The revelation brought him back to Liverpool. Which leads to Ghost Town — after being commissioned to do a series of essays for Radio 3 about people who had been influential in his life, the publishing house Little Toller got in touch. Three of the five essays had been set in Liverpool, and they thought there might be a book in it. Their hunch was on the money.
What's striking about the book is the way writing, reading and walking the city always seem to overlap. He describes the feeling "that the city was a living novel and we were walking through its pages. When I was a child it was a pop-up book. When I was older it was Dickensian, or a sprawling Scouse Ulysses, full of mystery and gassing and mad characters and adventure."
It's a book about Liverpool, but it's plausibly also a book about how there's a thousand different Liverpools. "A Shadowplay" is a reference to the idea that there's a kind of realm — "It's not a parallel world, it's in the same world as this one" but it's in the shadows. "In the shadows, that's where the ghosts are. Ghosts, dreams, memories and imagination."
What I take this to mean, more prosaically, is that our experience of a city isn't just soles against the pavement. My Liverpool is different to your Liverpool because my Liverpool is every memory I have associated with the place and everything I've ever read about it and every movie I've ever watched set there and every snatch of poetry about it and every song I’ve ever hummed in the shower about it.
But there are, of course, commonalities. Crossover points, anyway. When I ask him what he still likes about present-day Liverpool, he gets out a photo of an old woman he's taken on his phone.
"Just walking here to see you then, I watched an old lady on her way to Poundland with her shopping trolley and she was just beautiful." He watched her crossing Williamson Square which he explains should be the centre of the city "but it's an architectural and public space disgrace. It's a field of granite slabs." His face softens. "But in the middle of that there was a character, a personality. An old lady with this place to go. I just loved her. She humanised this empty ugly space."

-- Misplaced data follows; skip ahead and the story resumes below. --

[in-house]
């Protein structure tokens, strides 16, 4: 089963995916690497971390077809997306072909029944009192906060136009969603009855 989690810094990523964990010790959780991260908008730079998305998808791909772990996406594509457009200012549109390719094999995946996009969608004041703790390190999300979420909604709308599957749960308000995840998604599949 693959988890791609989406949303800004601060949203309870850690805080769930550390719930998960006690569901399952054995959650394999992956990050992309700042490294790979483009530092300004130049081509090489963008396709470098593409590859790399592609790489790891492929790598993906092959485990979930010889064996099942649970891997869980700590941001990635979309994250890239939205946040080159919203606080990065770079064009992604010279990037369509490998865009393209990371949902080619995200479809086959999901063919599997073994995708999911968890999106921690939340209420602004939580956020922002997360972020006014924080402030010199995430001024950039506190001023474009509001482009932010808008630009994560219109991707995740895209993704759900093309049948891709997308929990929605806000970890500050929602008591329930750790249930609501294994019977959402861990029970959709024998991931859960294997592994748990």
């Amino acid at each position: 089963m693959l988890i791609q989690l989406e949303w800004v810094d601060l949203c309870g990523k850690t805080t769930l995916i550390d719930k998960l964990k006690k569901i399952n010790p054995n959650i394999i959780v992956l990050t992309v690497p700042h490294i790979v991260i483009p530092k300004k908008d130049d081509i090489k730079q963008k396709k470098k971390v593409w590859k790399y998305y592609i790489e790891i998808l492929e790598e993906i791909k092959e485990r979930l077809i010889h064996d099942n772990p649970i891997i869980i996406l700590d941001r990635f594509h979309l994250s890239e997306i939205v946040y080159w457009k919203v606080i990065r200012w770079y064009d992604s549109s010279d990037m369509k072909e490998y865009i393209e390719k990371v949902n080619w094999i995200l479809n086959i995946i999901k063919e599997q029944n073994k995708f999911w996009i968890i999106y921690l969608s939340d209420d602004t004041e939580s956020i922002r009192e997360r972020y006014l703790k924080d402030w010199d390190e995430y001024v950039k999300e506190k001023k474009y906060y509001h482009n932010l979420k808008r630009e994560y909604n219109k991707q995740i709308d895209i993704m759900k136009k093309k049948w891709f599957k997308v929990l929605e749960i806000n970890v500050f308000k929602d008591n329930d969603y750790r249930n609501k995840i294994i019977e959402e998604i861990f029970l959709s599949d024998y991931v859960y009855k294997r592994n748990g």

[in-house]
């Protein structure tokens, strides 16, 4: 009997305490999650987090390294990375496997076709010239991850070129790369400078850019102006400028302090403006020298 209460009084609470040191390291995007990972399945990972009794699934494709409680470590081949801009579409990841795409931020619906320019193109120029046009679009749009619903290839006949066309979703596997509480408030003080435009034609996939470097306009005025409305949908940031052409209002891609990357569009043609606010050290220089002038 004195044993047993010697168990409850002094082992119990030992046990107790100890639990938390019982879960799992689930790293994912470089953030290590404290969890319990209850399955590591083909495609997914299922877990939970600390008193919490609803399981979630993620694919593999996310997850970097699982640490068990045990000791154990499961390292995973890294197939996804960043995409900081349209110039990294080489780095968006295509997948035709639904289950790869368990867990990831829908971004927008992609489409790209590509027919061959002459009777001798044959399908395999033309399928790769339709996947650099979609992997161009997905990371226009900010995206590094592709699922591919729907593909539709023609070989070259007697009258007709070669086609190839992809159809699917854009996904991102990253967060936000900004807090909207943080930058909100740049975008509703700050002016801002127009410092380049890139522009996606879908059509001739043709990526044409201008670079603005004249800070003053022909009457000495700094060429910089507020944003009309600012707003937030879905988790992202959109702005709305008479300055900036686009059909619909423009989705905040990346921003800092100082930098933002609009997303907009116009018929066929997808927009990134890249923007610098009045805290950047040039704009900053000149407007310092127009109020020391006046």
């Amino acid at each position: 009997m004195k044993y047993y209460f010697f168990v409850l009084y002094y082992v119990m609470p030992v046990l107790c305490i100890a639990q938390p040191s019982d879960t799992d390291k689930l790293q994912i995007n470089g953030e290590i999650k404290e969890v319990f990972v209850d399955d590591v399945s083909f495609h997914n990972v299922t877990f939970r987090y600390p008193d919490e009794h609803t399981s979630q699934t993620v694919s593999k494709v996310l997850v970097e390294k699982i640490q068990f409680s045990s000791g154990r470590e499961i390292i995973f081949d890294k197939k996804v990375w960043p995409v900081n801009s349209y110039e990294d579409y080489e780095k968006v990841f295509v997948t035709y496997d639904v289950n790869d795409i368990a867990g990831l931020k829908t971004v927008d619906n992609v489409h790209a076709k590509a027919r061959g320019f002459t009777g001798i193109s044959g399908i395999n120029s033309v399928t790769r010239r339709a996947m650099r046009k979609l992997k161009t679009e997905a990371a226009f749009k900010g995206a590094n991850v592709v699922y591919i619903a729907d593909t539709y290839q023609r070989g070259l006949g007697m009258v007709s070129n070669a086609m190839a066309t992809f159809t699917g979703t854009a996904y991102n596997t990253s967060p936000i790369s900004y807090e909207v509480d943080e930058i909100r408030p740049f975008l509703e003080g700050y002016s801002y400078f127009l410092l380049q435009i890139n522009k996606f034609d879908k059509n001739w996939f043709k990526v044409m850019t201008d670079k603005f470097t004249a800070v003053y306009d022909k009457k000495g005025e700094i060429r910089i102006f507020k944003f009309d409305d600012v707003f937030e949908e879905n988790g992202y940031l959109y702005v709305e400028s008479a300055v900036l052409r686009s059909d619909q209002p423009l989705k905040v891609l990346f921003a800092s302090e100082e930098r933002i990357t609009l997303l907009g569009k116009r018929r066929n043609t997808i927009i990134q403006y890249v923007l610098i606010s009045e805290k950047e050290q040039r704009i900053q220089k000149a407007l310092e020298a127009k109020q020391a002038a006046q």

Liverpool has people, characters really, who everyone knows and they generally know them by a nickname. He cites the example of a man called Cherry Blossom, who more literally-minded souls also call Boot Polish Man. "It was because he'd painted his hair on with shoe polish. He was bald and he used to drink in the pubs and have this immaculately painted-on hair."
There's also the guy on Church Street who people give clothes to wear because he likes to wear outlandish costumes — purple or orange satin suits, that sort of thing. "He sings songs into a toy microphone, he can't sing. He'll do a dance, he can't dance, but he is loved. Everybody just adores him, they look after him." He talks of his wife's surprise on moving up to Liverpool from the south, that she'd reliably get embroiled in a chat in the six-minute train journey from the closest train station to their house to the city centre. "Get on a Liverpool bus and everybody's got a story to tell or you'll see something hilarious."
While I agree that it’s a city which is rich in fantastic people, I don’t know that I entirely buy this idea that only the people of Liverpool mean much to him and that the city itself now leaves him cold. When you read Ghost Town, it creates a sort of prose map of places that resonate — it’s soaring on specific architects, certain buildings, tiny details. It suggests that even though a lot has been lost, there’s still so many reasons to look up and around you when walking around this city.
Following this hunch, I ask Jeff to bookend our interview with a tour of his Liverpool — the places that make him feel joyful. We exit the Bluecoat cafe, blinking into the sunshine. It’s a gorgeous day. He pulls his coat closer around him against the cold, nods — “This way.”
Read my tour around the city with Jeff in Tuesday’s members-only edition of The Post.